© © Andreas Endermann

For his outstanding research in the field of inorganic molecular chemistry, Münster University chemist Dr. Fabian Dielmann receives a Heinz Maier-Leibnitz Prize, worth 20,000 euros, from the German Research Foundation (DFG) and the Federal Ministry of Education and Research (BMBF). The prize is seen as the most important award for the promotion of junior researchers in Germany.

Biology teachers back to the lecture hall

A series of lectures organised by the Collaborative Research Centre "Dynamic Cellular Interfaces" at Münster University helps teachers to stay on the ball.
Nicola Birkner and Gregor Poell teach biology at their schools and like to come back to &quot;their&quot; old university.<address>© WWU - MünsterView</address>
© WWU - MünsterView

Even teachers learn lifelong: A series of lectures organised by the Collaborative Research Centre "Dynamic Cellular Interfaces" at the University of Münster aims to transfer some of the current advance in biology into the classroom. Both teachers and high school students enjoy the opportunity.

Excellent research at the University of Münster

Application as "University of Excellence" is running
The Excellence Strategy at the University of Münster

The University of Münster promotes internationally renowned, cutting-edge research in the humanities and social sciences, the natural sciences and life sciences. These areas comprise outstanding basic research and application-oriented projects. The research profile of the University of Münster is distinguished by five research focuses, two emerging fields and a diverse range of individual research projects conducted at the highest level of performance.

"Spirituality is the common factor in any dialogue between religions"

In a new book, Prof. Ahmad Milad Karimi describes how dialogue between Christianity and Islam is possible – Read his guest commentary here
Prof. Ahmad Milad Karimi<address>© WWU - Peter Grewer</address>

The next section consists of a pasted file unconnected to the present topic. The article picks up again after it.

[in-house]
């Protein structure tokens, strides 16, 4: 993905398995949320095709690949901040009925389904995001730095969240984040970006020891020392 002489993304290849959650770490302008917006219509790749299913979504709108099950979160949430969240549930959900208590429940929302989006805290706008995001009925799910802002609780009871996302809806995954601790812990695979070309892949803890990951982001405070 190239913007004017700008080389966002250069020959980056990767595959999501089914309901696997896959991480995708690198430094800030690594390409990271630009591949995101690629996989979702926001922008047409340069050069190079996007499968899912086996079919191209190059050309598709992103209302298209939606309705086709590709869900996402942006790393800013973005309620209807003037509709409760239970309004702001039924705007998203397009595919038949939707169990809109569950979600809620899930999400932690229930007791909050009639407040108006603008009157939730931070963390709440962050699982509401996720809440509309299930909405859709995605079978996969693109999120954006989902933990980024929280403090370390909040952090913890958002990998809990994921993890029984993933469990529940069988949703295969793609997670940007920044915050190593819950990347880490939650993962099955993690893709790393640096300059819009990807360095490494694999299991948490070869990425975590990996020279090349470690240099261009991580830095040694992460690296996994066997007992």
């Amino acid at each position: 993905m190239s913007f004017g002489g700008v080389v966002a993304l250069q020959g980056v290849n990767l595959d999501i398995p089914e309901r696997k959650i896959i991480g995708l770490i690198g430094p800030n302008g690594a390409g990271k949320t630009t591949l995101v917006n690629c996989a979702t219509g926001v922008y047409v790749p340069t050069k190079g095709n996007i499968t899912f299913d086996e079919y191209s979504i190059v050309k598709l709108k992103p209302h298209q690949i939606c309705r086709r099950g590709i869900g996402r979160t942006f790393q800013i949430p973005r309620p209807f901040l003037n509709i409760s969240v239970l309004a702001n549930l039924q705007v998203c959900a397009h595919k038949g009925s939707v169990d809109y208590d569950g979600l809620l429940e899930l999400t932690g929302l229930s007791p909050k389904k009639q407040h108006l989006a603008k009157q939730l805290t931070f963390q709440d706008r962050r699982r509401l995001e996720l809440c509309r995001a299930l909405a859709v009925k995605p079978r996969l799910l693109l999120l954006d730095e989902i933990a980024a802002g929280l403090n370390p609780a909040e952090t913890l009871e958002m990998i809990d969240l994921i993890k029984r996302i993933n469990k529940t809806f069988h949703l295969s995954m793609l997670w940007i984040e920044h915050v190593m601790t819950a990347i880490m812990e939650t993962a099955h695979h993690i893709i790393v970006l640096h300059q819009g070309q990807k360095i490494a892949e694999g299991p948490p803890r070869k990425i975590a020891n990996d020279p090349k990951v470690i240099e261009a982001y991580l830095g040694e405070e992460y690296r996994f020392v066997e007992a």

© WWU - Peter Grewer

In the book entitled "Im Herzen der Spiritualität. Wie sich Muslime und Christen begegnen können" ("At the heart of spirituality. How Muslims and Christians can approach each other"), published in 2019 (by Herder, 288 pp, ISBN 978-3-451-03131-1), Prof. Ahmad Milad Karimi and Benedictine monk and author Father Anselm Grün explore the common features that religions have, as well as the differences between them.

Karin Hassels and Peter Eggert look after tomorrow’s chemical laboratory assistants

"Our trainees should use the opportunities they are given here"
<address>© WWU - Peter Leßmann</address>
© WWU - Peter Leßmann

In addition to providing facilities for studies and research, the University of Münster offers apprenticeships and vocational training in 19 different occupations – from gardener to IT systems technician. One example of this vocational training is that for chemical laboratory assistants at the Institute of Organic Chemistry, where the two people responsible for this training are Karin Hassels (since 2009) and Peter Eggert (since 2001).

Why forgetting at work can be a good thing

New study by psychologists and information scientists provides basis for trustworthy information systems
Prof. Dr. Guido Hertel

Psychologists and information scientists at the University of Münster have looked at how digital information systems support daily work and why it can be a good for us to forget certain things. The results of their study have been published in the "Ergonomics" journal.

How plants cope with iron deficiency

Botany: Publication in "Developmental Cell" / Teams of Prof. Kudla and Prof. Karst from the University of Münster invovled
Plants adapt the iron acquisition in their roots to their current requirements. Iron deficiency triggers calcium signals. This information is passed on, activating the effector protein FIT.<address>© HHU / Tzvetina Brumbarova</address>
© HHU / Tzvetina Brumbarova

Research groups from Heinrich Heine University Düsseldorf (HHU) and the University of Münster have discovered a new switch that plants use to control their responses to iron deficiency. The findings from their research on the model plant Arabidopsis thaliana is published in the journal "Developmental Cell".

"Promoting junior researchers": Vice-Rector Prof. Maike Tietjens on the Press Office’s new special feature

"We want to recruit the best minds"
<address>© WWU - Peter Wattendorff</address>
© WWU - Peter Wattendorff

Promoting junior researchers plays a key role at the University of Münster. The University offers researchers a wide range of options – such as PhDs, graduate schools, junior research groups or associate professorships – in order for them to gain additional qualifications which prepare them for an academic career.